1702 in Scotland
List of years in Scotland|
Timeline of Scottish history
1702 in: England • Wales • Ireland • Elsewhere
Events from the year 1702 in the Kingdom of Scotland.
- Monarch – William II (until 8 March), then Anne
- Secretary of State –
- until 6 May: James Ogilvy, 1st Earl of Seafield, jointly with John Carmichael, 1st Earl of Hyndford
- 6 May – 21 November: James Ogilvy, 4th Earl of Findlater, jointly with James Douglas, 2nd Duke of Queensberry
- from 21 November: James Douglas, 2nd Duke of Queensberry, jointly with George Mackenzie, 1st Viscount Tarbat
- Lord President of the Court of Session – Lord North Berwick
- Lord Justice General – Lord Lothian
- Lord Justice Clerk – Lord Pollok, then Lord Prestonhall
- c. January/February – the Parliament of Scotland refuses to pass an Abjuration Act analogous to the English Security of the Succession, etc. Act 1701.
- 8 March – King William II of Scotland (William III of England and Ireland and Stadtholder of the Netherlands) dies in London following complications from a fall from his horse when it stumbles on a molehill and is succeeded by Queen Anne, the last Stuart monarch on the English, Scottish and Irish thrones.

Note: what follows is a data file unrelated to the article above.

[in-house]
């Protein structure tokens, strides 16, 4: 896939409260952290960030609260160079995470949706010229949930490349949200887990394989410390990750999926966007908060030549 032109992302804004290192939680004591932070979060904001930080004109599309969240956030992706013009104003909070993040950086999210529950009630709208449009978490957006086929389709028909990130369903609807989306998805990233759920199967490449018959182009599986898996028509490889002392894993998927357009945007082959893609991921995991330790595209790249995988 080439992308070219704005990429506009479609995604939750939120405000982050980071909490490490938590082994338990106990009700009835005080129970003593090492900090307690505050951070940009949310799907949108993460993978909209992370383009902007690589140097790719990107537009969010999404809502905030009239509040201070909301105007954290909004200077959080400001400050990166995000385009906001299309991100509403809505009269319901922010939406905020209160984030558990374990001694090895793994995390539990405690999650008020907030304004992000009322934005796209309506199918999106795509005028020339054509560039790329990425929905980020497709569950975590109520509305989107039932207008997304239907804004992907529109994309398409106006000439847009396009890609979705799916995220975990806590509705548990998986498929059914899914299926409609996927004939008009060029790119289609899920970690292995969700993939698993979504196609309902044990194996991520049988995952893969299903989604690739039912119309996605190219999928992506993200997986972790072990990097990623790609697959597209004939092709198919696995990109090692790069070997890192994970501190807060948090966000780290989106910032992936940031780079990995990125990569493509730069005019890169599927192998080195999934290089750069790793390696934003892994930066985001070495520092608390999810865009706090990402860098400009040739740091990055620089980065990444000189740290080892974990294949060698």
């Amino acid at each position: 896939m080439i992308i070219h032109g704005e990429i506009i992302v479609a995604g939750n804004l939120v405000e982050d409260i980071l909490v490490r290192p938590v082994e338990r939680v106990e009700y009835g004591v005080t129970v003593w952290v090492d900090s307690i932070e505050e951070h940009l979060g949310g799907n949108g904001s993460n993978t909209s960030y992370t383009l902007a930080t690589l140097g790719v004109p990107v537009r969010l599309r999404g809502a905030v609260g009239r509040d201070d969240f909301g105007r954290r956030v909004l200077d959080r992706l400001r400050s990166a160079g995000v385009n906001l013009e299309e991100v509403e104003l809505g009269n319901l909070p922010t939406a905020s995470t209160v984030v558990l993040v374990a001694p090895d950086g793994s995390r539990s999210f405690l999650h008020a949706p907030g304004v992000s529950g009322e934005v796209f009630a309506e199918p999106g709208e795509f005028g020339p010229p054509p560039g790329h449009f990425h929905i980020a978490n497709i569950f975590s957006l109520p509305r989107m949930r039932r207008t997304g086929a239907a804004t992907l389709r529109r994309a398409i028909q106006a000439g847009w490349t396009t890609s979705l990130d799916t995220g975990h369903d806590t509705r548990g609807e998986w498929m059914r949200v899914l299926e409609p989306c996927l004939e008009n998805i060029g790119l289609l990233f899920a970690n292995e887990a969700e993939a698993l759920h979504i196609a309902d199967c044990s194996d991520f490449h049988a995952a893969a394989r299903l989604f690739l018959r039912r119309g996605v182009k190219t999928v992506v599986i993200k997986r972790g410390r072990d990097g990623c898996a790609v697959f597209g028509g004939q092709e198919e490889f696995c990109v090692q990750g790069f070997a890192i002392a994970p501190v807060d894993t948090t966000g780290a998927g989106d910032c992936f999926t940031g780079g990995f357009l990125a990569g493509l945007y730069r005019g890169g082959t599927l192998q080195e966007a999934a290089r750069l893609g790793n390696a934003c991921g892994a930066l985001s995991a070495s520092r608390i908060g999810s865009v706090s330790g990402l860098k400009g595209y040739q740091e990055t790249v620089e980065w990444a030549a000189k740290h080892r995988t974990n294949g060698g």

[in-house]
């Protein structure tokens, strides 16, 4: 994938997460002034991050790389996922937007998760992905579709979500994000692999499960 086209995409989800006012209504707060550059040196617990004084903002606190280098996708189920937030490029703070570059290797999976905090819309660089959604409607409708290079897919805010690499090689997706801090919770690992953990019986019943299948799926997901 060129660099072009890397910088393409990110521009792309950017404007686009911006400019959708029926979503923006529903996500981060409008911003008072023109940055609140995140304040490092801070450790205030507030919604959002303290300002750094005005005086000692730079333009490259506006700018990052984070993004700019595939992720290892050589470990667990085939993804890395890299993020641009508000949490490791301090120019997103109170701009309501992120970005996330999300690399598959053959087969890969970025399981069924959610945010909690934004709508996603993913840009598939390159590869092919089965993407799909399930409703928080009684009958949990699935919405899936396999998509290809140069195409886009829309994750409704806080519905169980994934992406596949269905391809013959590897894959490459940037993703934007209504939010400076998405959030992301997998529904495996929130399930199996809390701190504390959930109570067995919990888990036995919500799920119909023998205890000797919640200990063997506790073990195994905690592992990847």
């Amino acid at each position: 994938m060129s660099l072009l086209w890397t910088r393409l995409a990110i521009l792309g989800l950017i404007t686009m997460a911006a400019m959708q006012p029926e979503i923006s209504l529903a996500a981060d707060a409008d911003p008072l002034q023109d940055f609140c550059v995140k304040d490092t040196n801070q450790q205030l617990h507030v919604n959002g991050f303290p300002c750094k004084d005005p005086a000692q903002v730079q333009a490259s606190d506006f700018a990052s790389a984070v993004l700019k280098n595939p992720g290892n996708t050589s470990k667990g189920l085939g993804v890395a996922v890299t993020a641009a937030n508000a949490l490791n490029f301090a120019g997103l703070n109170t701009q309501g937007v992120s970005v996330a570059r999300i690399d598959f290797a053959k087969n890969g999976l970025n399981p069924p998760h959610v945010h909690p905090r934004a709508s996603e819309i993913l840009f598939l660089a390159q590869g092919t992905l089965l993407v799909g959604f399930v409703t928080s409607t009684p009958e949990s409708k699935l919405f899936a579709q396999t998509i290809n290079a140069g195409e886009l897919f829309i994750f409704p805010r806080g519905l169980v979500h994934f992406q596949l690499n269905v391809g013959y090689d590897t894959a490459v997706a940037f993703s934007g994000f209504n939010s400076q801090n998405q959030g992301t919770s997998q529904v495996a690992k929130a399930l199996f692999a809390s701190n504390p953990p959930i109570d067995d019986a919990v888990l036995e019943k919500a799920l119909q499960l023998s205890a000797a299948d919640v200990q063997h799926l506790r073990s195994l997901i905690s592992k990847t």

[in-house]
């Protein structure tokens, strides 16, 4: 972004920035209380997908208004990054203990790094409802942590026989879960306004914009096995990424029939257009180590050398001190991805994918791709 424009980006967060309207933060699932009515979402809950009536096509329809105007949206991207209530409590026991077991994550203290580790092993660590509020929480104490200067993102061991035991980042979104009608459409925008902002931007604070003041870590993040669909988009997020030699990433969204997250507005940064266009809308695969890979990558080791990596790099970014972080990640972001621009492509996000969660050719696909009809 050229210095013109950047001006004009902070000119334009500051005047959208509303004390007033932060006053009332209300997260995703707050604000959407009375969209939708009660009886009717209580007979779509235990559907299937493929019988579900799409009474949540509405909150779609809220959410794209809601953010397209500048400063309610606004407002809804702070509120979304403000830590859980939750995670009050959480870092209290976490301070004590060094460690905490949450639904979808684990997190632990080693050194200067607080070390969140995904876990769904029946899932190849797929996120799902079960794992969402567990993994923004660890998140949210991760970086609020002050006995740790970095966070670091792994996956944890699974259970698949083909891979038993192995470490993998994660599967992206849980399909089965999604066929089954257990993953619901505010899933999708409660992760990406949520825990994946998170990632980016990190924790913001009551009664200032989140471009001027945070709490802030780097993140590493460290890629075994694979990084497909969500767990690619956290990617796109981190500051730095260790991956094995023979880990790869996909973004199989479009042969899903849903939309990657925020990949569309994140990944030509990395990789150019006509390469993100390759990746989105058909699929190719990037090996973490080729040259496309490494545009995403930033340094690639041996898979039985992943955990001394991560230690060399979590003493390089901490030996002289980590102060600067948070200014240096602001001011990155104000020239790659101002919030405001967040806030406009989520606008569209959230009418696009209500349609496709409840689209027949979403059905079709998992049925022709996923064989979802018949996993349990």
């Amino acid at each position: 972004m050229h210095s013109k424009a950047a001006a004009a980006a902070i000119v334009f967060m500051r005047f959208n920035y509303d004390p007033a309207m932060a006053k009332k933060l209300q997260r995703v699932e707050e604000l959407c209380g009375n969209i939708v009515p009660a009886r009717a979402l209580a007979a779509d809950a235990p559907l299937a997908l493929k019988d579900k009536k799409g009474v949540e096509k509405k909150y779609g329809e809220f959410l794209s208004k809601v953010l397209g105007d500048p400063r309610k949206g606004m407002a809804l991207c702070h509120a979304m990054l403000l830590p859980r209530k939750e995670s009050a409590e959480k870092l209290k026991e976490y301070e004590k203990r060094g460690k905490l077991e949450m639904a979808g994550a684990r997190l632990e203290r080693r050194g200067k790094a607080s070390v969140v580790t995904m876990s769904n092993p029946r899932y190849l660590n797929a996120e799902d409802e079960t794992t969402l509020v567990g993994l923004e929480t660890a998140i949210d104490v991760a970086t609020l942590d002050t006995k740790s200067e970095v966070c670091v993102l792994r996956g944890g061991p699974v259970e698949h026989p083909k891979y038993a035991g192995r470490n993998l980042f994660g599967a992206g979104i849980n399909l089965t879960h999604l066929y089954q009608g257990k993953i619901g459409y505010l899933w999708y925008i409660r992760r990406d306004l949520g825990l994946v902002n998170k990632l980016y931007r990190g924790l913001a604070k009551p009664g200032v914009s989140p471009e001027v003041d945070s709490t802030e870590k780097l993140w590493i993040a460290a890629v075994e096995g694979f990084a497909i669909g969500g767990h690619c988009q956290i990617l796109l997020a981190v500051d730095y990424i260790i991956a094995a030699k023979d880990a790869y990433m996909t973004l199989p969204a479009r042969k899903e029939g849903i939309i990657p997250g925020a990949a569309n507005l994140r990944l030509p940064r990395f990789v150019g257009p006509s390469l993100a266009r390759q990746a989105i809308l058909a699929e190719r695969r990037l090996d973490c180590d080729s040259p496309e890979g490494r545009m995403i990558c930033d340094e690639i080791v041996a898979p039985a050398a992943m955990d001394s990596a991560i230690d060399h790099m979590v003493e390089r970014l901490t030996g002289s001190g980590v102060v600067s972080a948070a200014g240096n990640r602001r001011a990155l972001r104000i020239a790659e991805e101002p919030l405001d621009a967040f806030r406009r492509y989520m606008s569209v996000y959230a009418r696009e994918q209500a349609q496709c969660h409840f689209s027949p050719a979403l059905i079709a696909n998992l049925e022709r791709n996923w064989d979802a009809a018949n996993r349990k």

- May – "Women's riot" in Stirling in opposition to military impressment.
- The Advocates Library is moved from the Faculty of Advocates to Parliament House, Edinburgh.
- A General Election is held in autumn that would assemble the last Parliament of Scotland in May, 1703.
- 8 May – Andrew Lauder, Baronet (died 1769)
- 18 July – Maria Clementina Sobieska, wife of James Francis Edward Stuart and mother of Charles Edward Stuart (born in Polish Silesia; died 1735 in Rome)
- 24 December – John Lindsay, 20th Earl of Crawford, soldier (died of wounds 1749 in London)
- date unknown – James Douglas, 14th Earl of Morton, astronomer (died 1768 in London)
- 8 March – King William II of Scotland (born 1650 in the Netherlands)
- Sir Andrew Agnew, 3rd Baronet, Member of Parliament
- Harrison, John G. (2011). "Stirling Castle, the Army and the town c.1650-c.1900". Forth Naturalist and Historian. 34: 129–43.
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